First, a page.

Vassily’s troika was by no means showy, but you couldn’t have found a better one. The two front horses had little bells tied to their collars, chosen to jingle in tune, while under the douga the shaft horse had a Valda bell with a mellower tone. The noise they made could be heard for five versts round; everybody could tell that the travellers were honest folks who had nothing to hide. Looking at the horses you wouldn’t have thought much of them; yet, in the long run, the most celebrated trotters couldn’t have kept up with them. The little white horse ran with its head held low, watching the snow; where the road took a turn it did not need the rein to know which way to go. Vassily sometimes dozed on his seat, but even dozing he was on the alert and if the little bells jingled out of tune with the larger shaft bell, he was awake in a second. Should one of the horses shirk its bit, or not pull honestly, or let the others do its work, Vassily would immediately remind it of its duty with his whip, and should one of them take too much on itself, a jerk of the lines would damp its ardour and things would run smoothly again. The horses’ gait was even and steady, they might have been wound-up mechanisms; only their ears occasionally twitched back. And the little bells jingled in tune on the long snowy road.

Several times they met robbers. Suddenly, from under a bridge, would appear some young highwaymen and bar the way:

“Stop! Pull up your horses, driver! Whom have you there? A rich nobleman? A prosperous trader? A fat priest?⁠ ⁠…”

And Vassily would answer:

“Open your eyes, you stupid louts! Can’t you see who sits there?”

The bandits would look closer and fling themselves on their knees.

“Forgive us, scoundrels that we are, Blessed Saint! What fools to have made such a mistake! Forgive us⁠—be merciful!”

“God will forgive,” would answer St. Nicholas. “Still, you should not attack, and rob, and kill people. Fearful will be the answer you will have to give in the next world!”

“Oh, we are sinners, Father, desperate sinners⁠ ⁠… But you, Most Merciful One, remember us, vile wretches, in your prayers⁠ ⁠… And may you travel in peace.”

“Peace to you, too, in your camp, dear robbers.”


Thus did Vassily drive the Saint for many days and nights. They stopped to feed the horses at the houses of other stage-drivers, friends of Vassily’s⁠—he had friends and acquaintances everywhere. Thus they passed through the government of Saratov, through the lands given to the colonists, through little Russia, and beyond, where foreign lands began.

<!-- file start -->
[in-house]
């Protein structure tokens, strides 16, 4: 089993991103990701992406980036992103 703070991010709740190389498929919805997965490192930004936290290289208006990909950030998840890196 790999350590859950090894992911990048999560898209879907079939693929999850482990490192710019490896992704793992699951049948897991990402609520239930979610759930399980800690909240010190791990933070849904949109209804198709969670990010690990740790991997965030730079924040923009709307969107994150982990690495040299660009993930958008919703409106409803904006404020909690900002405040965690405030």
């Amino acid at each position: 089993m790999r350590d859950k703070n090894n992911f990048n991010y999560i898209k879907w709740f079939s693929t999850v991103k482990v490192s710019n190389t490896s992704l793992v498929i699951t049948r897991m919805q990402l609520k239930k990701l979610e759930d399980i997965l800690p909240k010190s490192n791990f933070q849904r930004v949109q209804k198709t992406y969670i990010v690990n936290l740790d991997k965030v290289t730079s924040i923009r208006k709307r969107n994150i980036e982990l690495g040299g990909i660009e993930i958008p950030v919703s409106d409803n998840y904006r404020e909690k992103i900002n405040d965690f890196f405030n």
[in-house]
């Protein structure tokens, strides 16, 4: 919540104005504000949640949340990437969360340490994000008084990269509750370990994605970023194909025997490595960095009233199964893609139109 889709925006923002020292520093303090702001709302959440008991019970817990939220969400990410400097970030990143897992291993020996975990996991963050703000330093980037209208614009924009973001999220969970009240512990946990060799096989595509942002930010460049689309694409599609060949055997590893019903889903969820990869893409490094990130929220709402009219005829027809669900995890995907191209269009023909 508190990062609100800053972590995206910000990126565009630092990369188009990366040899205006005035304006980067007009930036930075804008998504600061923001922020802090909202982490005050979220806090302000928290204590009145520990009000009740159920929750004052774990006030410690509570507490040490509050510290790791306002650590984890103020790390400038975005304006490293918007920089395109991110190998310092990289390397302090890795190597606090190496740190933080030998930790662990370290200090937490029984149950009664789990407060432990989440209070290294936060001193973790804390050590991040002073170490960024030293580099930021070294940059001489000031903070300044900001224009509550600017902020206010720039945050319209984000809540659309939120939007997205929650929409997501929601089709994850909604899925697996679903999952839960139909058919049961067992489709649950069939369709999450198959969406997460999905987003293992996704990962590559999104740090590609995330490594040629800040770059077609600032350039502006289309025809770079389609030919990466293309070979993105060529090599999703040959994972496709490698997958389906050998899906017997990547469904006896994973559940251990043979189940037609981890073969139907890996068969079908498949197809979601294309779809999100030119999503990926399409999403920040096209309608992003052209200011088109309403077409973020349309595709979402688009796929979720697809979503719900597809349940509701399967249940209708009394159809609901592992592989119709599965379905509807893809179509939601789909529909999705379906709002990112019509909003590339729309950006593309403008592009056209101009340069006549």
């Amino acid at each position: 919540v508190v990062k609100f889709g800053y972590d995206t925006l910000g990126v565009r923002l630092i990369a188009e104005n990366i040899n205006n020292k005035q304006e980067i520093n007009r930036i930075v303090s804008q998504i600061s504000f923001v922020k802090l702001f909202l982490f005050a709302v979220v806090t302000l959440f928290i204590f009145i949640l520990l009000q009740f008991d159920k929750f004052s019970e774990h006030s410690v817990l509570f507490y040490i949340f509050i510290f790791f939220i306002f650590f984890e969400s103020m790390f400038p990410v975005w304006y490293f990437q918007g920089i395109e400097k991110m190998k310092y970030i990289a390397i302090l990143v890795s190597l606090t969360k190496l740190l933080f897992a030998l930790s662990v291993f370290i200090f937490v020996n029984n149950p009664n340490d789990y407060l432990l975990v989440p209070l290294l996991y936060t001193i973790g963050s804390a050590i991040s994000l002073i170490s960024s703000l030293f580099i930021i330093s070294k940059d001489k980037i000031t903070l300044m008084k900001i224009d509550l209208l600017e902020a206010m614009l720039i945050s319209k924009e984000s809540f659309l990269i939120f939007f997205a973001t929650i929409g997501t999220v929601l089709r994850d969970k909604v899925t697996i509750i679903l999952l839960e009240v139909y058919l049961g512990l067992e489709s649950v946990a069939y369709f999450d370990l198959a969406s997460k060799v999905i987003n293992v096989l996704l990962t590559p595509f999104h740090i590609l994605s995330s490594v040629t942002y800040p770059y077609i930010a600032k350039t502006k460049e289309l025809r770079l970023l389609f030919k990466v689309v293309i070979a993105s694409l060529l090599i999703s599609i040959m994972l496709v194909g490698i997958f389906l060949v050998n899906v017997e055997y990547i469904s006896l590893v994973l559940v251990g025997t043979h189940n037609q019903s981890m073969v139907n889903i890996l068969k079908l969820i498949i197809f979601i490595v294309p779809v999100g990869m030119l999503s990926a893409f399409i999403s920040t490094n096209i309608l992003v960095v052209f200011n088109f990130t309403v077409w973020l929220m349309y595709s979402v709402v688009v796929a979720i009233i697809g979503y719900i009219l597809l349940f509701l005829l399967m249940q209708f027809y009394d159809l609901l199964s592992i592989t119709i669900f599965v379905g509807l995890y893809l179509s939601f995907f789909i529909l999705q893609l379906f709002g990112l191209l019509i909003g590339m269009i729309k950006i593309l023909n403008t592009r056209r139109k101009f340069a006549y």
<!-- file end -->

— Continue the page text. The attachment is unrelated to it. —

Meanwhile, Arius-the-Giant had come forth from his lofty mansion and stooping, put his ear to the damp ground. He listened long, then rose, blacker than a thunder cloud, and called his servants:

“My men, my faithful men! I felt that St. Nicholas was on his way here, and it is Vassily, the stage-driver, who is bringing him. If Nicholas should arrive before Holy Week, we are lost⁠—all of us⁠—like so many black beetles. Do all you can⁠—do all you know how⁠—to delay him for a day or two. If you don’t, I will have your heads cut off. Not one shall escape. But the one who is smart enough to do my bidding, I will cover with gold and precious stones and give as wife my only, my beautiful daughter, Heresy.”

And the servants ran, they flew, to carry out his orders.


Meanwhile Vassily and the Saint were crossing foreign lands. The population was queer and uncivil and wouldn’t speak Russian. They were tattered and swarthy, with faces that looked as if they had been scraped and eyes that glared from under their brows like the eyes of wolves.

One day’s journey away. Tomorrow they would be at the Nikitsky Cathedral in time for Mass. They stopped for the night in a village, in the isba of the local stage-driver⁠—a stern man, rough and unsociable.

The travellers asked for oats to feed the horses.

“I haven’t any oats left,” was the answer.

“Never mind, Vassily,” said the Saint. “Just take the empty bag from under the seat and shake it into the manger.”

Vassily obeyed and from the bag poured heavy, golden wheat. It filled the mangers.